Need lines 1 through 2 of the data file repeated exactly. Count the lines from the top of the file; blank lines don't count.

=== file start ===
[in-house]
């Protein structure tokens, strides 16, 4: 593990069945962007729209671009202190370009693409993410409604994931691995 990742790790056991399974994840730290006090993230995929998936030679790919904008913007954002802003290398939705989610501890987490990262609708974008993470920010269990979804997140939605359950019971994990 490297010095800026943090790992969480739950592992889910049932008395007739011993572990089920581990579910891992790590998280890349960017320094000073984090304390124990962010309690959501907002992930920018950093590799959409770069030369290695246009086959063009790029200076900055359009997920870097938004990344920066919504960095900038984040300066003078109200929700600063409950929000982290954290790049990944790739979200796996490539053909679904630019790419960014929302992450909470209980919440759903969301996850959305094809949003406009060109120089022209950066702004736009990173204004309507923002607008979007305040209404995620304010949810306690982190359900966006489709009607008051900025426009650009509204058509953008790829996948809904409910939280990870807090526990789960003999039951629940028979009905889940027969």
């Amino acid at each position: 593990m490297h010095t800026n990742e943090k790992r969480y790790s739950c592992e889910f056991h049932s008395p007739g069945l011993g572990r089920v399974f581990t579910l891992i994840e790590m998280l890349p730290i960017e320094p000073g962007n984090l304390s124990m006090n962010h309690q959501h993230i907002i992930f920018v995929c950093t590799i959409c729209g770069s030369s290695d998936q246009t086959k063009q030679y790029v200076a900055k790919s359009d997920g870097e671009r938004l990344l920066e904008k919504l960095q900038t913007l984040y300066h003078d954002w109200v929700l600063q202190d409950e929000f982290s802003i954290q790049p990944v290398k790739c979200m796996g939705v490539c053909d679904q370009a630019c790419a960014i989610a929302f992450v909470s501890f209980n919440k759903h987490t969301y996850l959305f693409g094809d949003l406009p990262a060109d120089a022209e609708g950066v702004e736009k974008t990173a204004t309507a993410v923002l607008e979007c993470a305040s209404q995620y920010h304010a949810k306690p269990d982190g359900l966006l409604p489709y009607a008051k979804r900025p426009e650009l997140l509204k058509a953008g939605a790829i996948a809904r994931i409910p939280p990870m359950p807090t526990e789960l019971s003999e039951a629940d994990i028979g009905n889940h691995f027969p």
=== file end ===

[in-house]
């Protein structure tokens, strides 16, 4: 593990069945962007729209671009202190370009693409993410409604994931691995 990742790790056991399974994840730290006090993230995929998936030679790919904008913007954002802003290398939705989610501890987490990262609708974008993470920010269990979804997140939605359950019971994990 490297010095800026943090790992969480739950592992889910049932008395007739011993572990089920581990579910891992790590998280890349960017320094000073984090304390124990962010309690959501907002992930920018950093590799959409770069030369290695246009086959063009790029200076900055359009997920870097938004990344920066919504960095900038984040300066003078109200929700600063409950929000982290954290790049990944790739979200796996490539053909679904630019790419960014929302992450909470209980919440759903969301996850959305094809949003406009060109120089022209950066702004736009990173204004309507923002607008979007305040209404995620304010949810306690982190359900966006489709009607008051900025426009650009509204058509953008790829996948809904409910939280990870807090526990789960003999039951629940028979009905889940027969």